Why Should You Engage an Online Contractor Accountant?

The benefits of hiring a trusted online contractor accountancy

From saving time to maximising tax efficiency and ensuring compliance, there are plenty of reasons why many contractors choose to engage an accountant to help them with their financial affairs. While the advantages of a contractor accountant are largely understood and accepted by independent workers, a topic that is perhaps less well-covered is the differences in the types of accountancies to choose from. As a contractor, should you ask one of the ‘Big Four’ to take care of your tax? Do you head to the high street and take your pick from the various independent accountants or accountancy franchises? Or might it be a smart move to sign up to an online contractor accountancy that specialises in helping freelance workers?

In this article, we’ll explain why it often makes sense to ask an online contractor accountant, like QAccounting, to keep your company’s and, in turn, your personal financial affairs in order.

Greater resources

More often than not, online contractor accounting firms are bigger than the sum of their parts. By this, we mean they typically have a wide range of resources at their fingertips that you and your company will benefit from. This could include tax consultancy, mortgage advice, financial planning or investment opportunities.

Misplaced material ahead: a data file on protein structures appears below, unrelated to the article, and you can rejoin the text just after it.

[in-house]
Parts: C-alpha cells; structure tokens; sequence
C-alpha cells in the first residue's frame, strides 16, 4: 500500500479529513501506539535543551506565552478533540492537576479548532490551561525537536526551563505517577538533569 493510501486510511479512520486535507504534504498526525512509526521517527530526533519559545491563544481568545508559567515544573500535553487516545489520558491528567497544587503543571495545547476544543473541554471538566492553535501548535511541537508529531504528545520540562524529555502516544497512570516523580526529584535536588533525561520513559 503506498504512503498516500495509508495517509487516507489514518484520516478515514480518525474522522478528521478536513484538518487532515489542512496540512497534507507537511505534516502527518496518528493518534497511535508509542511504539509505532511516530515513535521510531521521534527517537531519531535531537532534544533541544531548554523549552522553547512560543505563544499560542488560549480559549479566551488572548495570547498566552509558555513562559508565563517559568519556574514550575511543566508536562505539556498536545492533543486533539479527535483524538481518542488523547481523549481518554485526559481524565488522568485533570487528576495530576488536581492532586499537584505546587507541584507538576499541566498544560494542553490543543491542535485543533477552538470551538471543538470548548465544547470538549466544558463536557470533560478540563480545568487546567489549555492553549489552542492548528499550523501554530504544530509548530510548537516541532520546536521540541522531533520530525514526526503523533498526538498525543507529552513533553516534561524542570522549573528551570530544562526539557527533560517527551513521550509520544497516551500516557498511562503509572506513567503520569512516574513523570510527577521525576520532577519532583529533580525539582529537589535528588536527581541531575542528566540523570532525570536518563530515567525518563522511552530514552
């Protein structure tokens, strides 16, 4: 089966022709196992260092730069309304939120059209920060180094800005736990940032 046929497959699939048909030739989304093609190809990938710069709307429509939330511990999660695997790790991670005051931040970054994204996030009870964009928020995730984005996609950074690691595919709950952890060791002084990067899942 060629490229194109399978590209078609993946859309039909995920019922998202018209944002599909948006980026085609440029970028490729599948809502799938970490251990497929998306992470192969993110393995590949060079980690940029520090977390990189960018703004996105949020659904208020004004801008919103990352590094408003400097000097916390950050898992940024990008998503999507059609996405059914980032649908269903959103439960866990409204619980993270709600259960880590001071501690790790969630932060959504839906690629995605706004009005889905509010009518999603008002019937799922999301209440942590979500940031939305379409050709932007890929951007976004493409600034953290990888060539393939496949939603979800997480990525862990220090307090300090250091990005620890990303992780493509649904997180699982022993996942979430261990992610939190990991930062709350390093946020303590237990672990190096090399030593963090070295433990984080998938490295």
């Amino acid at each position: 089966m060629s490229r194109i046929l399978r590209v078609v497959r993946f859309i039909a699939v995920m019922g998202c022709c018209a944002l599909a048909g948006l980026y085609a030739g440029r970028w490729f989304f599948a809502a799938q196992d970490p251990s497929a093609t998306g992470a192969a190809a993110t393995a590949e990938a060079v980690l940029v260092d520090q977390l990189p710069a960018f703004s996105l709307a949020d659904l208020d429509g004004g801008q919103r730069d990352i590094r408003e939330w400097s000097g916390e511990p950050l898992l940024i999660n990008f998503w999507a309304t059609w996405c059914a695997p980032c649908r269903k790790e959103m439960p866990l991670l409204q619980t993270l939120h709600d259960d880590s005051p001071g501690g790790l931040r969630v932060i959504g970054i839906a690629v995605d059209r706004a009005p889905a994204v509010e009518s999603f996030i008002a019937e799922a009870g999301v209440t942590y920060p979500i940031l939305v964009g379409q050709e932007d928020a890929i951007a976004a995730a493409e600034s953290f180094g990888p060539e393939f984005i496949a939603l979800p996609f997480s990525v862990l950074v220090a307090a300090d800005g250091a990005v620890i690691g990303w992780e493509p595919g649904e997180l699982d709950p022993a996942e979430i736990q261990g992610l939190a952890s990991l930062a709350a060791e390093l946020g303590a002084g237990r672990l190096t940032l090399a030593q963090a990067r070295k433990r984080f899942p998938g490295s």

Whether it’s a team of accountants who understand the biggest issues impacting this sector or discounted access to additional services, such as IR35 contract reviews, an online accountant – much like one of the so-called big accountancy firms – should have the manpower and the solutions to suit your specific needs.

A personal touch (believe it or not)

Most people want to know the person that they’re doing business with, naturally. This applies even more if it’s related to your own company’s tax compliance and financial well-being. As a customer of a respected online contractor accountancy, it’s likely that you’ll have a dedicated account manager. This person will take time to understand your business, its goals and your personal aspirations. In doing so, they will be able to provide a service that fits your exact requirements.

Greater visibility of your finances

By harnessing the latest technology and, in QAccounting’s case, developing a unique expenses app, online contractor accountants can capture your financial information in real-time. This is thanks to the emergence of cloud accounting technology, which shows your accountant live data. It means they can offer accurate advice instantly. With greater visibility, online accountants are well-placed to act proactively rather than reactively.

Complete price transparency

With traditional accountancies, for example, you might not always know what will incur a fee and what’s included in the price of the ad-hoc services you buy from them. This is in contrast to online accountancies. A trustworthy online contractor accountant should explain all costs clearly, meaning there are no nasty surprises at the end of the month. Fees will be totally transparent, with all services included in your accountancy package clearly detailed for one fixed monthly cost.